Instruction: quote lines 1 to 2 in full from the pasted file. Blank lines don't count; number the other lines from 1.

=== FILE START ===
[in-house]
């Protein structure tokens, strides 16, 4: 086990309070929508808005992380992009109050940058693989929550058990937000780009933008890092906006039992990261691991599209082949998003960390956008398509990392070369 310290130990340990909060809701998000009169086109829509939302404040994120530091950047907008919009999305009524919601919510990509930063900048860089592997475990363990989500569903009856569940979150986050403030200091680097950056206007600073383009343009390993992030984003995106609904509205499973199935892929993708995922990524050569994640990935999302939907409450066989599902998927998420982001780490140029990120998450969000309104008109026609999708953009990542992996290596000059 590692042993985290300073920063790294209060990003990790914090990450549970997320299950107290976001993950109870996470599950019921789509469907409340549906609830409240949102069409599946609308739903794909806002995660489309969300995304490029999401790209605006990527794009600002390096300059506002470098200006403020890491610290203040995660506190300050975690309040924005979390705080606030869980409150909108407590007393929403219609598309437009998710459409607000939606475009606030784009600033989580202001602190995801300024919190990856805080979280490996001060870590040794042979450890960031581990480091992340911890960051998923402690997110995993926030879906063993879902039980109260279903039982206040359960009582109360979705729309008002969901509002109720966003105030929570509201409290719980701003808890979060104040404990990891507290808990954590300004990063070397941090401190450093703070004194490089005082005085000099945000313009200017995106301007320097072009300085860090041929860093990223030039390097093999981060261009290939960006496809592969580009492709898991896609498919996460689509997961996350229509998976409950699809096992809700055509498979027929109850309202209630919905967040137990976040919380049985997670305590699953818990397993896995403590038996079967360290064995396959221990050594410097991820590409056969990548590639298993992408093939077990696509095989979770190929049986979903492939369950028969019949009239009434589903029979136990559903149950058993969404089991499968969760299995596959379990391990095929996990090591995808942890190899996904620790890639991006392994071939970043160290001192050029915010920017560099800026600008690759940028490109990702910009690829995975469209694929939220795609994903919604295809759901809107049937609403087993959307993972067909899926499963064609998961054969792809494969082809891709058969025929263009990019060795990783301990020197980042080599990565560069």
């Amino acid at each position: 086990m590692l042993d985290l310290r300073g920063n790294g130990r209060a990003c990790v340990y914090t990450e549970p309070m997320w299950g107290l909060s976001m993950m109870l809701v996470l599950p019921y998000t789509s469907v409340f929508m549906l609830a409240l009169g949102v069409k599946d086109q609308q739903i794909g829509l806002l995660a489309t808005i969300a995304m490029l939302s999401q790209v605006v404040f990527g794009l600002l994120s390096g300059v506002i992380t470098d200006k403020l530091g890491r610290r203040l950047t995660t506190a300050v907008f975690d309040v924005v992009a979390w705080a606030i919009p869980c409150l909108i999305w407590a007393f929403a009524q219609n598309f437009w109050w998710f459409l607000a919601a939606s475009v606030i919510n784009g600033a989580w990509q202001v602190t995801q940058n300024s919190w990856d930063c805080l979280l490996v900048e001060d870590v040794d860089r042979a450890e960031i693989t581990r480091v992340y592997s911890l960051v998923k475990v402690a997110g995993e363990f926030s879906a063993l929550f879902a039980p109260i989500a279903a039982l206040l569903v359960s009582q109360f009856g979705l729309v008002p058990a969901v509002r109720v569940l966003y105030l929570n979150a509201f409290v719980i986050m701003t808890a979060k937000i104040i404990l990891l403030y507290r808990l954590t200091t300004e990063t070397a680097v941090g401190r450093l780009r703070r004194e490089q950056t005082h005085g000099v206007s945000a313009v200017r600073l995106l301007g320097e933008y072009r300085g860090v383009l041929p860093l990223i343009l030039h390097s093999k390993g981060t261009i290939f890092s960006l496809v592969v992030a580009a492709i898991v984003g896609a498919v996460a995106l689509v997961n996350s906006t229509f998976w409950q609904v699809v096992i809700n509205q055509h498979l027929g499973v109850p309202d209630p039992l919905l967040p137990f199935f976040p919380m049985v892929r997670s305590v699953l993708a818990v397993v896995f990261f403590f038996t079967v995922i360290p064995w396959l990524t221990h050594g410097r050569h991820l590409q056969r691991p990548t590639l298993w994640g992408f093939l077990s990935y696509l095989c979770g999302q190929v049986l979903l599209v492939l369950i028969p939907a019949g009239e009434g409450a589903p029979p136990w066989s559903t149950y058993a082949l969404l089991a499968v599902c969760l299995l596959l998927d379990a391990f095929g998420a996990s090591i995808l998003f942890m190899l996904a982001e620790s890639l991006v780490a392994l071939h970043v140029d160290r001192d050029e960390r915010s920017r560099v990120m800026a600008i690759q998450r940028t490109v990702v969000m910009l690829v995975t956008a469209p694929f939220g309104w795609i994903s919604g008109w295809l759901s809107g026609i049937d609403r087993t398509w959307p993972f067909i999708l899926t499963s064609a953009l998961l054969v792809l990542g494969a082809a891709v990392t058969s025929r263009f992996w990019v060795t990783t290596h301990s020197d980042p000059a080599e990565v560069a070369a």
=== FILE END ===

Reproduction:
[in-house]
């Protein structure tokens, strides 16, 4: 086990309070929508808005992380992009109050940058693989929550058990937000780009933008890092906006039992990261691991599209082949998003960390956008398509990392070369 310290130990340990909060809701998000009169086109829509939302404040994120530091950047907008919009999305009524919601919510990509930063900048860089592997475990363990989500569903009856569940979150986050403030200091680097950056206007600073383009343009390993992030984003995106609904509205499973199935892929993708995922990524050569994640990935999302939907409450066989599902998927998420982001780490140029990120998450969000309104008109026609999708953009990542992996290596000059 590692042993985290300073920063790294209060990003990790914090990450549970997320299950107290976001993950109870996470599950019921789509469907409340549906609830409240949102069409599946609308739903794909806002995660489309969300995304490029999401790209605006990527794009600002390096300059506002470098200006403020890491610290203040995660506190300050975690309040924005979390705080606030869980409150909108407590007393929403219609598309437009998710459409607000939606475009606030784009600033989580202001602190995801300024919190990856805080979280490996001060870590040794042979450890960031581990480091992340911890960051998923402690997110995993926030879906063993879902039980109260279903039982206040359960009582109360979705729309008002969901509002109720966003105030929570509201409290719980701003808890979060104040404990990891507290808990954590300004990063070397941090401190450093703070004194490089005082005085000099945000313009200017995106301007320097072009300085860090041929860093990223030039390097093999981060261009290939960006496809592969580009492709898991896609498919996460689509997961996350229509998976409950699809096992809700055509498979027929109850309202209630919905967040137990976040919380049985997670305590699953818990397993896995403590038996079967360290064995396959221990050594410097991820590409056969990548590639298993992408093939077990696509095989979770190929049986979903492939369950028969019949009239009434589903029979136990559903149950058993969404089991499968969760299995596959379990391990095929996990090591995808942890190899996904620790890639991006392994071939970043160290001192050029915010920017560099800026600008690759940028490109990702910009690829995975469209694929939220795609994903919604295809759901809107049937609403087993959307993972067909899926499963064609998961054969792809494969082809891709058969025929263009990019060795990783301990020197980042080599990565560069």